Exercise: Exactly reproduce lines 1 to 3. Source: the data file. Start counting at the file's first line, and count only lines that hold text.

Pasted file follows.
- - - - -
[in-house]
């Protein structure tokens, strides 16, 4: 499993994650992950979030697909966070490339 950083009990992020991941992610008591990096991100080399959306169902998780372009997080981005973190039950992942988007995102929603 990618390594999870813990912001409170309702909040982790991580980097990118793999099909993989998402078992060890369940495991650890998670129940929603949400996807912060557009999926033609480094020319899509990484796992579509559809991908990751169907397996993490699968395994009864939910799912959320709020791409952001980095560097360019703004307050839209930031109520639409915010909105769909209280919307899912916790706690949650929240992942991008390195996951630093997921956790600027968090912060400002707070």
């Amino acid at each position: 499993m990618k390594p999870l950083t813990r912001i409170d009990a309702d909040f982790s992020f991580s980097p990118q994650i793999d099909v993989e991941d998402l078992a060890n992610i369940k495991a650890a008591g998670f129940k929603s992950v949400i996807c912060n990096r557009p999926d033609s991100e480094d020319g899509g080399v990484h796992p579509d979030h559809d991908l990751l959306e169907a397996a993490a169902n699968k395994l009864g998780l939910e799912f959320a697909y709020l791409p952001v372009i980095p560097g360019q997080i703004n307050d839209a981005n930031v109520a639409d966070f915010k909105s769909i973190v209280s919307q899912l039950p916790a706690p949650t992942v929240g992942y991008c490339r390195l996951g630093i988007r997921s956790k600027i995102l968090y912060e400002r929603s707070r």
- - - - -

[in-house]
């Protein structure tokens, strides 16, 4: 499993994650992950979030697909966070490339 950083009990992020991941992610008591990096991100080399959306169902998780372009997080981005973190039950992942988007995102929603 990618390594999870813990912001409170309702909040982790991580980097990118793999099909993989998402078992060890369940495991650890998670129940929603949400996807912060557009999926033609480094020319899509990484796992579509559809991908990751169907397996993490699968395994009864939910799912959320709020791409952001980095560097360019703004307050839209930031109520639409915010909105769909209280919307899912916790706690949650929240992942991008390195996951630093997921956790600027968090912060400002707070």
């Amino acid at each position: 499993m990618k390594p999870l950083t813990r912001i409170d009990a309702d909040f982790s992020f991580s980097p990118q994650i793999d099909v993989e991941d998402l078992a060890n992610i369940k495991a650890a008591g998670f129940k929603s992950v949400i996807c912060n990096r557009p999926d033609s991100e480094d020319g899509g080399v990484h796992p579509d979030h559809d991908l990751l959306e169907a397996a993490a169902n699968k395994l009864g998780l939910e799912f959320a697909y709020l791409p952001v372009i980095p560097g360019q997080i703004n307050d839209a981005n930031v109520a639409d966070f915010k909105s769909i973190v209280s919307q899912l039950p916790a706690p949650t992942v929240g992942y991008c490339r390195l996951g630093i988007r997921s956790k600027i995102l968090y912060e400002r929603s707070r």